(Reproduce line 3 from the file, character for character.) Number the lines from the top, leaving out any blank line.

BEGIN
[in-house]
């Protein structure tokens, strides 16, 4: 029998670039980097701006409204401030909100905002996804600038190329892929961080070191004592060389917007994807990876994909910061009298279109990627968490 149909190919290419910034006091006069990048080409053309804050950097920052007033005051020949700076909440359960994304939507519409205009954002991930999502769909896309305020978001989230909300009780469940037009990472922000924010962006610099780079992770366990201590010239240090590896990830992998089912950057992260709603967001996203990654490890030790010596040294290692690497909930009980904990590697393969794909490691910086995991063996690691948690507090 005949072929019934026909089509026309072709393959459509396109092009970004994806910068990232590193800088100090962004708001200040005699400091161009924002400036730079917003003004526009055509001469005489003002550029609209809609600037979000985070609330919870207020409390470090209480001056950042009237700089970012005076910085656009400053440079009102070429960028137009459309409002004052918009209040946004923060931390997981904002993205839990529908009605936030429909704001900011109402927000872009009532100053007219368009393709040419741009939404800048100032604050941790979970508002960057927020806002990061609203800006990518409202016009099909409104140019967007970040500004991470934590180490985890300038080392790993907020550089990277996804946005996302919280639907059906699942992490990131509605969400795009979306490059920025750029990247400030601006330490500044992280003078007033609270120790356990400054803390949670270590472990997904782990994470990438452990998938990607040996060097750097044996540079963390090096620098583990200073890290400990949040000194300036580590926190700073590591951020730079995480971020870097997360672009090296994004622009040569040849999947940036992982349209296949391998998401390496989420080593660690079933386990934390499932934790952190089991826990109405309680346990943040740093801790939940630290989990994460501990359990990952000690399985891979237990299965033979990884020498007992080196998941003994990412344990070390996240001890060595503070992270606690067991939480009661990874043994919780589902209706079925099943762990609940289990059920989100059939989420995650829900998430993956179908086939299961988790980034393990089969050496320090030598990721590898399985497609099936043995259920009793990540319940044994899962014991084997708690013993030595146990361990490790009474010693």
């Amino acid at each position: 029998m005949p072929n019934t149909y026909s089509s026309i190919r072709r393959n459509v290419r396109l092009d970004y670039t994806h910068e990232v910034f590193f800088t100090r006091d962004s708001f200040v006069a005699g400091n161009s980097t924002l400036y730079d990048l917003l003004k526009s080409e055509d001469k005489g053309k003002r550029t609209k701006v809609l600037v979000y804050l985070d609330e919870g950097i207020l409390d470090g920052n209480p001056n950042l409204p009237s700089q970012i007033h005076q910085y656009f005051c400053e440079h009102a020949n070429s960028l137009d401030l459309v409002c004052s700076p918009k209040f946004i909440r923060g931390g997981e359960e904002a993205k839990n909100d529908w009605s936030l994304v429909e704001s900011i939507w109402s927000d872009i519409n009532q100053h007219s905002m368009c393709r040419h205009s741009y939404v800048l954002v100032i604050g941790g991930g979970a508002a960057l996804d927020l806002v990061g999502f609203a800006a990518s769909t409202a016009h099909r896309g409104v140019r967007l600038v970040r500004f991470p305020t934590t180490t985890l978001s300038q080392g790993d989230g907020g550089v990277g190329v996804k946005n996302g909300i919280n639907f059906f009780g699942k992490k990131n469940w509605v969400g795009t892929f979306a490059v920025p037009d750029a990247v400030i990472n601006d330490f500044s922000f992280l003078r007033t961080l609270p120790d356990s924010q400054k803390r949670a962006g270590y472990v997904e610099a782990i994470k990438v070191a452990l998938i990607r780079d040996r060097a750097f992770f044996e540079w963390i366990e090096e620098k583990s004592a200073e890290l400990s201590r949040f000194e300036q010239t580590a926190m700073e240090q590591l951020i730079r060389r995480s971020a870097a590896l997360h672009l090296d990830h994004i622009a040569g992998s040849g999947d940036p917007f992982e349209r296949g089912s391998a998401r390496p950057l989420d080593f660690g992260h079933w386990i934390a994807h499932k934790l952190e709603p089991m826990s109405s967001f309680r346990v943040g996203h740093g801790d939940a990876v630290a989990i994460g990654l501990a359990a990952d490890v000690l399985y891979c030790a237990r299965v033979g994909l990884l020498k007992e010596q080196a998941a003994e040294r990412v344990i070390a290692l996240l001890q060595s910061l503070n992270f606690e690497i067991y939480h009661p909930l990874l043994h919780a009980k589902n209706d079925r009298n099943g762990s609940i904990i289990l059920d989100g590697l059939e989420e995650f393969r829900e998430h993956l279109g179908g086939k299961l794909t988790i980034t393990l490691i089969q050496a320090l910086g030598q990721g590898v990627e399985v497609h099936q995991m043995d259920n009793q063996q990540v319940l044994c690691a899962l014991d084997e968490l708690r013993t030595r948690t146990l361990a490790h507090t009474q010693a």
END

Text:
């Amino acid at each position: 029998m005949p072929n019934t149909y026909s089509s026309i190919r072709r393959n459509v290419r396109l092009d970004y670039t994806h910068e990232v910034f590193f800088t100090r006091d962004s708001f200040v006069a005699g400091n161009s980097t924002l400036y730079d990048l917003l003004k526009s080409e055509d001469k005489g053309k003002r550029t609209k701006v809609l600037v979000y804050l985070d609330e919870g950097i207020l409390d470090g920052n209480p001056n950042l409204p009237s700089q970012i007033h005076q910085y656009f005051c400053e440079h009102a020949n070429s960028l137009d401030l459309v409002c004052s700076p918009k209040f946004i909440r923060g931390g997981e359960e904002a993205k839990n909100d529908w009605s936030l994304v429909e704001s900011i939507w109402s927000d872009i519409n009532q100053h007219s905002m368009c393709r040419h205009s741009y939404v800048l954002v100032i604050g941790g991930g979970a508002a960057l996804d927020l806002v990061g999502f609203a800006a990518s769909t409202a016009h099909r896309g409104v140019r967007l600038v970040r500004f991470p305020t934590t180490t985890l978001s300038q080392g790993d989230g907020g550089v990277g190329v996804k946005n996302g909300i919280n639907f059906f009780g699942k992490k990131n469940w509605v969400g795009t892929f979306a490059v920025p037009d750029a990247v400030i990472n601006d330490f500044s922000f992280l003078r007033t961080l609270p120790d356990s924010q400054k803390r949670a962006g270590y472990v997904e610099a782990i994470k990438v070191a452990l998938i990607r780079d040996r060097a750097f992770f044996e540079w963390i366990e090096e620098k583990s004592a200073e890290l400990s201590r949040f000194e300036q010239t580590a926190m700073e240090q590591l951020i730079r060389r995480s971020a870097a590896l997360h672009l090296d990830h994004i622009a040569g992998s040849g999947d940036p917007f992982e349209r296949g089912s391998a998401r390496p950057l989420d080593f660690g992260h079933w386990i934390a994807h499932k934790l952190e709603p089991m826990s109405s967001f309680r346990v943040g996203h740093g801790d939940a990876v630290a989990i994460g990654l501990a359990a990952d490890v000690l399985y891979c030790a237990r299965v033979g994909l990884l020498k007992e010596q080196a998941a003994e040294r990412v344990i070390a290692l996240l001890q060595s910061l503070n992270f606690e690497i067991y939480h009661p909930l990874l043994h919780a009980k589902n209706d079925r009298n099943g762990s609940i904990i289990l059920d989100g590697l059939e989420e995650f393969r829900e998430h993956l279109g179908g086939k299961l794909t988790i980034t393990l490691i089969q050496a320090l910086g030598q990721g590898v990627e399985v497609h099936q995991m043995d259920n009793q063996q990540v319940l044994c690691a899962l014991d084997e968490l708690r013993t030595r948690t146990l361990a490790h507090t009474q010693a």